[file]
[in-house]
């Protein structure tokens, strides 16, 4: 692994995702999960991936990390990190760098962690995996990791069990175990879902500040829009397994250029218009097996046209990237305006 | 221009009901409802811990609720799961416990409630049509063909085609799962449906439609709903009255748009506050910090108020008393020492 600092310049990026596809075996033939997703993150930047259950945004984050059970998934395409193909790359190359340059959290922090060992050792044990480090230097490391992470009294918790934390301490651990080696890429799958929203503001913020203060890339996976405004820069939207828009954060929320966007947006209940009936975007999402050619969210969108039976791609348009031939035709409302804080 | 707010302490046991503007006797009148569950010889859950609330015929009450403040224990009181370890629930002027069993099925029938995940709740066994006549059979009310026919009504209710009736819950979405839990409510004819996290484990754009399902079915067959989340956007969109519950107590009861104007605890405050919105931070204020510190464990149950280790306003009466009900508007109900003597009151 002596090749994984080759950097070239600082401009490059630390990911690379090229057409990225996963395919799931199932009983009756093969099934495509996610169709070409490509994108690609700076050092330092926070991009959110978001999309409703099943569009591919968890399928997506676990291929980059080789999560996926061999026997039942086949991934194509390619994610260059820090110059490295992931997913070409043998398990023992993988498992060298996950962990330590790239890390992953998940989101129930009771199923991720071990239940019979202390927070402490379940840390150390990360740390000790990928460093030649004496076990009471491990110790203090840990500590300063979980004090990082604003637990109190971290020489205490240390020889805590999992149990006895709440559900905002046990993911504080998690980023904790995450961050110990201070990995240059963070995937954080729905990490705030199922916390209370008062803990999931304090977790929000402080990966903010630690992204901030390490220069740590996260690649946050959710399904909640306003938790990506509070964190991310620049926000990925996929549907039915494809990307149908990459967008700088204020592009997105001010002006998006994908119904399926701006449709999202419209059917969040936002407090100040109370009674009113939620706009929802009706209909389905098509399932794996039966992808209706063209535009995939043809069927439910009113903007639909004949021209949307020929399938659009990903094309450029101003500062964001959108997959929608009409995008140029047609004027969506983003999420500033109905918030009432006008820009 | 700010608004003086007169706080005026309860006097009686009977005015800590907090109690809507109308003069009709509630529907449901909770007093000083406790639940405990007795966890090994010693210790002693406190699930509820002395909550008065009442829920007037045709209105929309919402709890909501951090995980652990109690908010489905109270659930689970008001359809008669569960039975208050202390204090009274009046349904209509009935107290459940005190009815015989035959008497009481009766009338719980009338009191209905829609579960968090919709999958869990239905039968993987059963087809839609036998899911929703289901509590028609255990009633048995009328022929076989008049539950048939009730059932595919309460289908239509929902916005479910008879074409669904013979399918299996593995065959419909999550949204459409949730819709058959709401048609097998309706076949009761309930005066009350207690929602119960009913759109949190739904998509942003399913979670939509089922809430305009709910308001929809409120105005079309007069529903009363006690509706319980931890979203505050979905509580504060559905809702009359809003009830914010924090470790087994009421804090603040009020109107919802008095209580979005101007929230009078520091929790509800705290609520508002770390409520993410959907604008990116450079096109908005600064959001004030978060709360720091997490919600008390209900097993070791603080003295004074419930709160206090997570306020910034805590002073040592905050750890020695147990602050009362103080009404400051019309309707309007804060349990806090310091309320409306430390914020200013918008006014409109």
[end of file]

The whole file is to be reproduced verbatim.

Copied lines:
[in-house]
């Protein structure tokens, strides 16, 4: 692994995702999960991936990390990190760098962690995996990791069990175990879902500040829009397994250029218009097996046209990237305006 | 221009009901409802811990609720799961416990409630049509063909085609799962449906439609709903009255748009506050910090108020008393020492 600092310049990026596809075996033939997703993150930047259950945004984050059970998934395409193909790359190359340059959290922090060992050792044990480090230097490391992470009294918790934390301490651990080696890429799958929203503001913020203060890339996976405004820069939207828009954060929320966007947006209940009936975007999402050619969210969108039976791609348009031939035709409302804080 | 707010302490046991503007006797009148569950010889859950609330015929009450403040224990009181370890629930002027069993099925029938995940709740066994006549059979009310026919009504209710009736819950979405839990409510004819996290484990754009399902079915067959989340956007969109519950107590009861104007605890405050919105931070204020510190464990149950280790306003009466009900508007109900003597009151 002596090749994984080759950097070239600082401009490059630390990911690379090229057409990225996963395919799931199932009983009756093969099934495509996610169709070409490509994108690609700076050092330092926070991009959110978001999309409703099943569009591919968890399928997506676990291929980059080789999560996926061999026997039942086949991934194509390619994610260059820090110059490295992931997913070409043998398990023992993988498992060298996950962990330590790239890390992953998940989101129930009771199923991720071990239940019979202390927070402490379940840390150390990360740390000790990928460093030649004496076990009471491990110790203090840990500590300063979980004090990082604003637990109190971290020489205490240390020889805590999992149990006895709440559900905002046990993911504080998690980023904790995450961050110990201070990995240059963070995937954080729905990490705030199922916390209370008062803990999931304090977790929000402080990966903010630690992204901030390490220069740590996260690649946050959710399904909640306003938790990506509070964190991310620049926000990925996929549907039915494809990307149908990459967008700088204020592009997105001010002006998006994908119904399926701006449709999202419209059917969040936002407090100040109370009674009113939620706009929802009706209909389905098509399932794996039966992808209706063209535009995939043809069927439910009113903007639909004949021209949307020929399938659009990903094309450029101003500062964001959108997959929608009409995008140029047609004027969506983003999420500033109905918030009432006008820009 | 700010608004003086007169706080005026309860006097009686009977005015800590907090109690809507109308003069009709509630529907449901909770007093000083406790639940405990007795966890090994010693210790002693406190699930509820002395909550008065009442829920007037045709209105929309919402709890909501951090995980652990109690908010489905109270659930689970008001359809008669569960039975208050202390204090009274009046349904209509009935107290459940005190009815015989035959008497009481009766009338719980009338009191209905829609579960968090919709999958869990239905039968993987059963087809839609036998899911929703289901509590028609255990009633048995009328022929076989008049539950048939009730059932595919309460289908239509929902916005479910008879074409669904013979399918299996593995065959419909999550949204459409949730819709058959709401048609097998309706076949009761309930005066009350207690929602119960009913759109949190739904998509942003399913979670939509089922809430305009709910308001929809409120105005079309007069529903009363006690509706319980931890979203505050979905509580504060559905809702009359809003009830914010924090470790087994009421804090603040009020109107919802008095209580979005101007929230009078520091929790509800705290609520508002770390409520993410959907604008990116450079096109908005600064959001004030978060709360720091997490919600008390209900097993070791603080003295004074419930709160206090997570306020910034805590002073040592905050750890020695147990602050009362103080009404400051019309309707309007804060349990806090310091309320409306430390914020200013918008006014409109």